Monday, February 17, 2014

Customer Service and Stereotyping

By Bennett Parks -  Research Associate, Integrated Insight

I recently had a disappointing, albeit somewhat expected experience at a jewelry store.  I bought a charm bracelet online for my girlfriend for Christmas, and not a cheap one.  (Hello Pandora!)  We needed to exchange the bracelet for a slightly longer one.  Being 21 years old and walking into a jewelry store, I feared the experience I would probably have.  We walked inside and were basically ignored by the saleswoman behind the counter.  About 10 seconds later, a gentleman in his mid-40’s walked in and she instantly looked up and began interacting with him.  Disappointing?  Yes.  Expected? Sadly, yes. 

We waited for a good five minutes before another saleswoman came over to help us. She was extremely friendly and kind, but was also closer to our age than the first saleswoman.  I overheard the gentleman that came in after us being helped.  He didn’t purchase anything beforehand, nor did he purchase anything during his brief stint in the store.  Granted, we didn’t purchase anything while we were in the store, but I did make a fairly large purchase online.  My point is, just because someone young walks in to a nicer store or restaurant doesn’t automatically mean they are going to misbehave, or be cheap, or waste the time of the staff.  I understand why many salespeople have this attitude about young people, because many in my generation do behave like the stereotype.  But that doesn’t excuse the stereotyping behavior of service personnel.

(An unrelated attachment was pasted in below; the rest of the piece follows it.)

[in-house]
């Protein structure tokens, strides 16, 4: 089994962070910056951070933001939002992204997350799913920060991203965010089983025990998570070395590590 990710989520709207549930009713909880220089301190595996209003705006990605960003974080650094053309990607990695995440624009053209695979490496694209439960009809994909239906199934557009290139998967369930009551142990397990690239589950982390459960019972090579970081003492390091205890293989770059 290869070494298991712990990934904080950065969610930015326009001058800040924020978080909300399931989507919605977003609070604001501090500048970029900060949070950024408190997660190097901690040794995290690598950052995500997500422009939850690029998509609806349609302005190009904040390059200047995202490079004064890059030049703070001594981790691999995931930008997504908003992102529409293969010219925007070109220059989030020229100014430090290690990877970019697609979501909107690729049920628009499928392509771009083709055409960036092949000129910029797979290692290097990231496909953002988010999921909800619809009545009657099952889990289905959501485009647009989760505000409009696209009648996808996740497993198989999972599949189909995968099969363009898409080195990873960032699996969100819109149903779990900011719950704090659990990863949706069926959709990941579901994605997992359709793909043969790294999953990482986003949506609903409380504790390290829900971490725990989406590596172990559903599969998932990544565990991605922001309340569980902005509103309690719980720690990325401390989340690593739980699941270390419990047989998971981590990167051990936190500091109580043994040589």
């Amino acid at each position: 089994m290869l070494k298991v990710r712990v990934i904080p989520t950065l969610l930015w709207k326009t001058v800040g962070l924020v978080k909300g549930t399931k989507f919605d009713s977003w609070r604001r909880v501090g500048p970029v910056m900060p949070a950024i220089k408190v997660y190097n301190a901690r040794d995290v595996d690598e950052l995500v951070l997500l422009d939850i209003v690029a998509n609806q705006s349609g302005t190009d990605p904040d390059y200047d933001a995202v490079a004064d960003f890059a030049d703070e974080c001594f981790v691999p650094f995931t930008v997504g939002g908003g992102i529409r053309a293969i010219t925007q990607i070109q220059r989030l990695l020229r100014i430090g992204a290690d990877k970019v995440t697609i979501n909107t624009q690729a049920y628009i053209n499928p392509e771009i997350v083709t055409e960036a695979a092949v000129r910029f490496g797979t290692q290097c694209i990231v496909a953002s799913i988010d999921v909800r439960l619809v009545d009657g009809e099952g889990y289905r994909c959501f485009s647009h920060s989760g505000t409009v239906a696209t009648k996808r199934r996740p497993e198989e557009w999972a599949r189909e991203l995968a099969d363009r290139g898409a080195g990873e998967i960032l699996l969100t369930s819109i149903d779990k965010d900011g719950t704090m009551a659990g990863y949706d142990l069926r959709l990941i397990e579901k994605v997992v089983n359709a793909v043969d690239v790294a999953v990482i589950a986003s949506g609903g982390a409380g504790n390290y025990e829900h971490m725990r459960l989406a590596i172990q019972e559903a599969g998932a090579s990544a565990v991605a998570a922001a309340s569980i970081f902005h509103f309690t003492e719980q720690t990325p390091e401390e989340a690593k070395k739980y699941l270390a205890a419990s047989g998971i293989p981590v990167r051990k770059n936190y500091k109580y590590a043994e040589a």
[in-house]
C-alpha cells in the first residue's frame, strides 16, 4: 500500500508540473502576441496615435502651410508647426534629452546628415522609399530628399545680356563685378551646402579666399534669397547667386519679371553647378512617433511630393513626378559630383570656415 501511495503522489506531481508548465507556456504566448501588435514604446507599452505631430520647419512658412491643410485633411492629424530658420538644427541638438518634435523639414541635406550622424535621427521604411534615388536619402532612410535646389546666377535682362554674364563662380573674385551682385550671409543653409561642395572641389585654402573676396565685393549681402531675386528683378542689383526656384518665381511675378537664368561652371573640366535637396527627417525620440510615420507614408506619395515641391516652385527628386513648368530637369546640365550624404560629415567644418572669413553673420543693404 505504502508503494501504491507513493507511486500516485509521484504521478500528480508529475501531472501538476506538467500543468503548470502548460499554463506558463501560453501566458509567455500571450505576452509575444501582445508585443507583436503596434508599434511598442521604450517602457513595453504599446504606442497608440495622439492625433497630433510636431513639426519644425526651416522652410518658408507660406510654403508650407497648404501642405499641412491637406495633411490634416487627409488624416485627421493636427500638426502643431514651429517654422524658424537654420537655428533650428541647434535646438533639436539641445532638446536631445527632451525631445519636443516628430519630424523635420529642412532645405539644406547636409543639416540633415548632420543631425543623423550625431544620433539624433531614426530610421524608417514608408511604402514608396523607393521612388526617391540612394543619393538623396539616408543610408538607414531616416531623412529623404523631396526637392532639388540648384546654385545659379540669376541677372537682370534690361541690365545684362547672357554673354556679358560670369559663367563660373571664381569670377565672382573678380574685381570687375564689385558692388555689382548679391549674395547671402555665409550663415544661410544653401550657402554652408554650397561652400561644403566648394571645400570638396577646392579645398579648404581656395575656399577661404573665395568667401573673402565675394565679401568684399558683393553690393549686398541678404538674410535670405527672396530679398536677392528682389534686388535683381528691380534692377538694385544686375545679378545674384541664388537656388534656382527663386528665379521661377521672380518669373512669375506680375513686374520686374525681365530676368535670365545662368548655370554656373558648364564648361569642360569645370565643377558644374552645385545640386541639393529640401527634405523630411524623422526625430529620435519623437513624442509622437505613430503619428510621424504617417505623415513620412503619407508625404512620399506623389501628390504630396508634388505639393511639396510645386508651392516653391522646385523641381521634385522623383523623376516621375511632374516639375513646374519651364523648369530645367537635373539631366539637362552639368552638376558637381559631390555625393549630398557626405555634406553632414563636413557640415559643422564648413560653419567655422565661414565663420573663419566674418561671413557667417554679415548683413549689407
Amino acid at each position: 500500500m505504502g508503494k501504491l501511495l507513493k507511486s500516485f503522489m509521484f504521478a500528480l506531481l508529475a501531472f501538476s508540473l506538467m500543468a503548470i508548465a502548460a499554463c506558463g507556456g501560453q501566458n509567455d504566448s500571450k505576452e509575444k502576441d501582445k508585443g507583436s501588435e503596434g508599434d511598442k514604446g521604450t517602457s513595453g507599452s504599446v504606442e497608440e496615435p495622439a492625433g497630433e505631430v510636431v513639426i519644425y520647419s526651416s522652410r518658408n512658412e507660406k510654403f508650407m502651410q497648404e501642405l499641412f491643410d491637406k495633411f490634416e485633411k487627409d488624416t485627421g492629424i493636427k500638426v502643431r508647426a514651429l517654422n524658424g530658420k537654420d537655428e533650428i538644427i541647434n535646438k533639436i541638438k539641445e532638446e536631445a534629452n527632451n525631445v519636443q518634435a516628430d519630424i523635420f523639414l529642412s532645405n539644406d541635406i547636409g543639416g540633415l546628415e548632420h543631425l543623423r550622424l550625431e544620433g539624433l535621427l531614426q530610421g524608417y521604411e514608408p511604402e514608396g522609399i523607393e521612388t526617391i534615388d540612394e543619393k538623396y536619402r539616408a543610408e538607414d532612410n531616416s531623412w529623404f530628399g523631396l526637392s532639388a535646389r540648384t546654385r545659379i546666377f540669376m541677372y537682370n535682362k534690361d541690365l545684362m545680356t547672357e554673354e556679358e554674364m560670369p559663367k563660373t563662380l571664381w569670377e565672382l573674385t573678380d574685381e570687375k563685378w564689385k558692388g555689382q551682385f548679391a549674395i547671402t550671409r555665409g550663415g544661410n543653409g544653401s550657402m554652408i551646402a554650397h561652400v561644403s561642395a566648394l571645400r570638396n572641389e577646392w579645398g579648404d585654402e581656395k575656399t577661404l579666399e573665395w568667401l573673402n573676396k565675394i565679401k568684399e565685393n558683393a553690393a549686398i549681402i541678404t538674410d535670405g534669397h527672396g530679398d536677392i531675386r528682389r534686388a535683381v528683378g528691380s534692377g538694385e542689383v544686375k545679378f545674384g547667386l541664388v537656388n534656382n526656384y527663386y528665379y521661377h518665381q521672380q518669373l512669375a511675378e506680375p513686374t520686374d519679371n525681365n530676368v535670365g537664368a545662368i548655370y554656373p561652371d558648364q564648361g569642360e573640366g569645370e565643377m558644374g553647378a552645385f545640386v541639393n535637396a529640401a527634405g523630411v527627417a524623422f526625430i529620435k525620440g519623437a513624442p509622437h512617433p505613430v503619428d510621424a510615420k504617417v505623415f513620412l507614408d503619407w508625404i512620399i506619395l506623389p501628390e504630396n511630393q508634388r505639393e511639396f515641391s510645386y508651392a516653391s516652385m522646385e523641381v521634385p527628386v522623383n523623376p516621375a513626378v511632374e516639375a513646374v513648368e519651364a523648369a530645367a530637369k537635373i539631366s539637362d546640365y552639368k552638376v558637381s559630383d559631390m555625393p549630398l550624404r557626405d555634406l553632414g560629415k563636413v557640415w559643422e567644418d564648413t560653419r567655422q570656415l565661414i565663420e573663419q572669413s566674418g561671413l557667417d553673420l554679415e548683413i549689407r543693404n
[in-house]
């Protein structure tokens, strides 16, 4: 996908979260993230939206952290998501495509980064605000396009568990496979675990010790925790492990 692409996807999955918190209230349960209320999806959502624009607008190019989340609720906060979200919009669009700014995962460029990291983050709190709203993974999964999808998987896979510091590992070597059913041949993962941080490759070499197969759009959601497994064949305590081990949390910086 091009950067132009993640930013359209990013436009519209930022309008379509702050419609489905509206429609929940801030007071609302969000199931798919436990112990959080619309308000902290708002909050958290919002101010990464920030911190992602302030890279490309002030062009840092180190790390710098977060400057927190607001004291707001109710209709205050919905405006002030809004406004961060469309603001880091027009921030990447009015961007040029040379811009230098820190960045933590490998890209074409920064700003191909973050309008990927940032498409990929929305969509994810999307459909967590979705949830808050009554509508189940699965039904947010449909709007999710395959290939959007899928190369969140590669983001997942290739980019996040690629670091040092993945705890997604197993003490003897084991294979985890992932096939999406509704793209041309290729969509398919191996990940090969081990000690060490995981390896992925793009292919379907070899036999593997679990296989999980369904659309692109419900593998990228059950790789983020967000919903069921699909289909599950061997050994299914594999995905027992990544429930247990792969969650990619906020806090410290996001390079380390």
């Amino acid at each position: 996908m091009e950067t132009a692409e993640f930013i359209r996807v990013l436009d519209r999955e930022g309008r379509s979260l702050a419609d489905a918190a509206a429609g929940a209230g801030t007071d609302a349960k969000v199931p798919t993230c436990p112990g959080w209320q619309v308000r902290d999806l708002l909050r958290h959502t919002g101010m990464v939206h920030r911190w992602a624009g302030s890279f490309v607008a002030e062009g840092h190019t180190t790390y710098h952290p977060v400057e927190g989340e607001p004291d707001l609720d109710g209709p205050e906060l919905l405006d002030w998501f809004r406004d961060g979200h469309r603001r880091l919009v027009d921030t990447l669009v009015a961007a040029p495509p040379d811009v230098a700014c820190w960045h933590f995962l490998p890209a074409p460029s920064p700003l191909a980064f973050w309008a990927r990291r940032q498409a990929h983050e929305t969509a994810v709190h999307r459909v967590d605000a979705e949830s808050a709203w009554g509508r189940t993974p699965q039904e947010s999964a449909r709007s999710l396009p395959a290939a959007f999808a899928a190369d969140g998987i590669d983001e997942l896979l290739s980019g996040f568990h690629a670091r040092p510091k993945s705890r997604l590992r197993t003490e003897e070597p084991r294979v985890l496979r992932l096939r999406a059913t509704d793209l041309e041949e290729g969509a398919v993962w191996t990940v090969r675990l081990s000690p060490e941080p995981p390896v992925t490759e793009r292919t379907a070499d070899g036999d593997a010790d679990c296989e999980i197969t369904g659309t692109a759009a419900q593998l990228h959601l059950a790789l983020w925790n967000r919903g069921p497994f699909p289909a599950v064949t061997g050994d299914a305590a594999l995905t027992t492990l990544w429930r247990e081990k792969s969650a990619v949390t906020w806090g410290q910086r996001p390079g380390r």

It’s this lack of customer service and respect for all customers driving many to online shopping.  Why bother going to a store when you have the convenience of shopping from your computer where the search bar offers more customer service than the staff in a physical store?!  Being a former valet manager at Disney, I know good customer service and I expect it anywhere I might spend money.  I used to train my valet staff to treat every guest with the best customer service possible, partly because it was Disney but also because it’s the golden rule “treat others the way you want to be treated” and experience shows it makes great business sense.  It is well documented that companies with strong customer service capabilities and competencies for delivering customer experience excellence are outperforming their competition.  According to Lee Resource Institute, about ninety percent of unhappy customers will choose to not do business with you again and unhappy customers are twice as likely to tell others about their experience as compared to a happy customer.  Further, attracting a new customer costs five times as much as keeping an existing one. (Peppers and Rodgers 2009 Guest Customer experience monitor)  A staff that is considerate and respectful is more likely to have kind and respectful customers.  You get what you give. 

Granted I’m young, but I think it’s just good business sense to treat each person who walks in your store like you would want to be treated.  Young adults are very quick to jump on social media and share about their good or bad experience.  Don’t judge a book by its cover.  Don’t judge a customer by their age.  

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